EquipmentJanuary 4, 2016

How does an upstart clubmaker gain credibility? Sign 8 new tour pros, including the British Open champ

Although the PGA Tour is a few months into its 2015-’16 schedule, the start of the new year remains the time when equipment companies typically add new players to their tour staffs. Making the biggest splash as the calendar turned was start-up Parsons Xtreme Golf (PXG), which announced Monday the signings of British Open champion Zach Johnson and former FedEx Cup champ Billy Horschel, as well as James Hahn, Chris Kirk, Charles Howell III on the PGA Tour and LPGA players Cristie Kerr, Gerina Piller and Alison Lee.

The signings, terms of which were not disclosed, brings Parsons’ tour staff to an even dozen players who have combined for 55 tour wins, including three major titles. “The decision to put PXG clubs in play was not one I took lightly,” said Johnson, in a statement released by the company. “My entire team, from caddie to coach, was part of the discernment process. We all agree that PXG is undeniably the best equipment to help me achieve my goals.”

Parsons clubs debuted at last year’s Hyundai Tournament of Champions when Ryan Moore put the company’s irons in play. Shortly after Moore used a PXG 0811 driver—all of the newly recruited tour staffers will use that driver—and eventually signed with the company.

PXG rounded out its offerings by adding fairway woods, hybrids, wedges and putters and started to build its tour staff by bringing on Champions Tour player Rocco Mediate and the LPGA’s Sadena Parks and Beatriz Recari to join Moore. Design-wise the company already has 90 patents either issued or pending.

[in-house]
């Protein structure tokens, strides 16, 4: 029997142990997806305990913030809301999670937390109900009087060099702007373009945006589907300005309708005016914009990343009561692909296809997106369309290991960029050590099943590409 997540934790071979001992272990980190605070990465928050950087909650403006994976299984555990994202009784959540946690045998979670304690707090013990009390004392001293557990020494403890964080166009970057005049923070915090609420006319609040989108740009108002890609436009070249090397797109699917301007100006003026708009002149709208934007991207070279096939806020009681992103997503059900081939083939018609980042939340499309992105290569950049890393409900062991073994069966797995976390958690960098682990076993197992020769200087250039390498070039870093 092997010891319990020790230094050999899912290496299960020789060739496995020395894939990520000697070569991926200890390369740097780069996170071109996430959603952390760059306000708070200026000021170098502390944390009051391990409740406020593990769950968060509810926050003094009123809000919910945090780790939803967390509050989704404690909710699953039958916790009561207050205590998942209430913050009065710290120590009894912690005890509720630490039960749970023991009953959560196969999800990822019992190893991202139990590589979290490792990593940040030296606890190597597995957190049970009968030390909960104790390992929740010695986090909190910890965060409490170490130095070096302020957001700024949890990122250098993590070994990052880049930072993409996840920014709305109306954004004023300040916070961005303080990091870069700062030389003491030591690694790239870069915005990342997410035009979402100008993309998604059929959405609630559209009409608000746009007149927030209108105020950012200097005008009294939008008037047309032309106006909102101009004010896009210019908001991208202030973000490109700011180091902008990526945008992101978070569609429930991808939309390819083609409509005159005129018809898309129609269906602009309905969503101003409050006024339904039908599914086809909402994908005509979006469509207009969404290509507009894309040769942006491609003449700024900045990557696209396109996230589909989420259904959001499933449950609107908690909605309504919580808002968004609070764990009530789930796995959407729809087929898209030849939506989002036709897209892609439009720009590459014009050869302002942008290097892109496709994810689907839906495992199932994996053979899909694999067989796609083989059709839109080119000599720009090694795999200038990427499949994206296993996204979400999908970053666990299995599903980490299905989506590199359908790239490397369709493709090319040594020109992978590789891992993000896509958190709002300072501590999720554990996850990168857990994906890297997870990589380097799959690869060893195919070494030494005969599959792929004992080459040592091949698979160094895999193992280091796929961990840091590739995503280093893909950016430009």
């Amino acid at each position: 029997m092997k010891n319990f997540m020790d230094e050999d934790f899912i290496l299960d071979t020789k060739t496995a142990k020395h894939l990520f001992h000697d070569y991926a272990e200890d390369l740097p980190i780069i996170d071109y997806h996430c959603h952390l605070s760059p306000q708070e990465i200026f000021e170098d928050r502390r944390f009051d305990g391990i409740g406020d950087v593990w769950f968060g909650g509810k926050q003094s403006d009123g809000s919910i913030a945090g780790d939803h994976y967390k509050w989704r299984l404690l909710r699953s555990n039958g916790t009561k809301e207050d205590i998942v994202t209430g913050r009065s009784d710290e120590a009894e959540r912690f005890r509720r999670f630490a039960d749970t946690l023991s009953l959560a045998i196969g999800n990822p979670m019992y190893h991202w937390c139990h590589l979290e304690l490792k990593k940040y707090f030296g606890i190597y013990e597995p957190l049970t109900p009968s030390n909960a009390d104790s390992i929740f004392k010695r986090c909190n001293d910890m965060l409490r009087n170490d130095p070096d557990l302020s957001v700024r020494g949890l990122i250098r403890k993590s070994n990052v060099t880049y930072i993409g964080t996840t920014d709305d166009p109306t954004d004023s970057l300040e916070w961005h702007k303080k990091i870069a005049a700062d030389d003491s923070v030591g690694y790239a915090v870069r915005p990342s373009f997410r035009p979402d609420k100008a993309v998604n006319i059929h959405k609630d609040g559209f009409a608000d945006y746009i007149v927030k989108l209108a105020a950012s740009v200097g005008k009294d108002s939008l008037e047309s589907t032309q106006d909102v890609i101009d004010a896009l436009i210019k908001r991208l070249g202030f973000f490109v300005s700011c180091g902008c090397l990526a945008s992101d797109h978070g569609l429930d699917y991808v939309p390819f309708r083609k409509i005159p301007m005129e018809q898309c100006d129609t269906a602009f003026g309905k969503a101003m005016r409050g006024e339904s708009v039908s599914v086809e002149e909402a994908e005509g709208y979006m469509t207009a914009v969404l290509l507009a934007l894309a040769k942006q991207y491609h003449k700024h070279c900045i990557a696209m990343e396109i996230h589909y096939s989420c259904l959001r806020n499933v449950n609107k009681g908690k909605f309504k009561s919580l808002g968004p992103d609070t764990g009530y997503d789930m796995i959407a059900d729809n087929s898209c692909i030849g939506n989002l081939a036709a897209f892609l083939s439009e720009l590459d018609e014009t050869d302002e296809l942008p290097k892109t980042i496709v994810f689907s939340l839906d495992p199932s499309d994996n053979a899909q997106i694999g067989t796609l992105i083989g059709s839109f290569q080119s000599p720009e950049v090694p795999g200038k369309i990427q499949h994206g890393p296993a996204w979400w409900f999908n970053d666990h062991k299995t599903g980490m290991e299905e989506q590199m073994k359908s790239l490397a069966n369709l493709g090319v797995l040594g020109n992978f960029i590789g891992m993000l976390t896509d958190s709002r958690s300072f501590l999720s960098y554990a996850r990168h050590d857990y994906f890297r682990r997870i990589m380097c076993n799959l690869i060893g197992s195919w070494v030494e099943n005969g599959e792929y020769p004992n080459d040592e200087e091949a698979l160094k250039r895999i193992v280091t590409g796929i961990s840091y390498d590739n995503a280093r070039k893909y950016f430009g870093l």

During the past season, word on PGA Tour ranges was that Parsons would be a major player in the endorsement game. That talked gained further credence when the company hired respected PGA Tour rep Matt Rollins from Ping. Still, one had to wonder just how active PXG would be given that its business strategy does not appear to be predicated on appealing to the masses. Its drivers sell for $700, its fairway woods for $500, hybrids for $400 and irons at $300 each—not exactly the kind of target audience heavily influenced by what tour players use.

Or is it? The one thing such an accomplished tour staff brings Parsons is credibility. Company founder Bob Parsons says the signings signal a significant achievement for a equipment maker that debuted clubs just a year ago. “We like players who like us,” said Parsons, the former founder of GoDaddy. “Having some of the best golfers in the world want to play our clubs in competition is absolute validation that we’ve done something incredibly special.”

Getting all those players to sign on the dotted line to play them wasn’t too bad, either.


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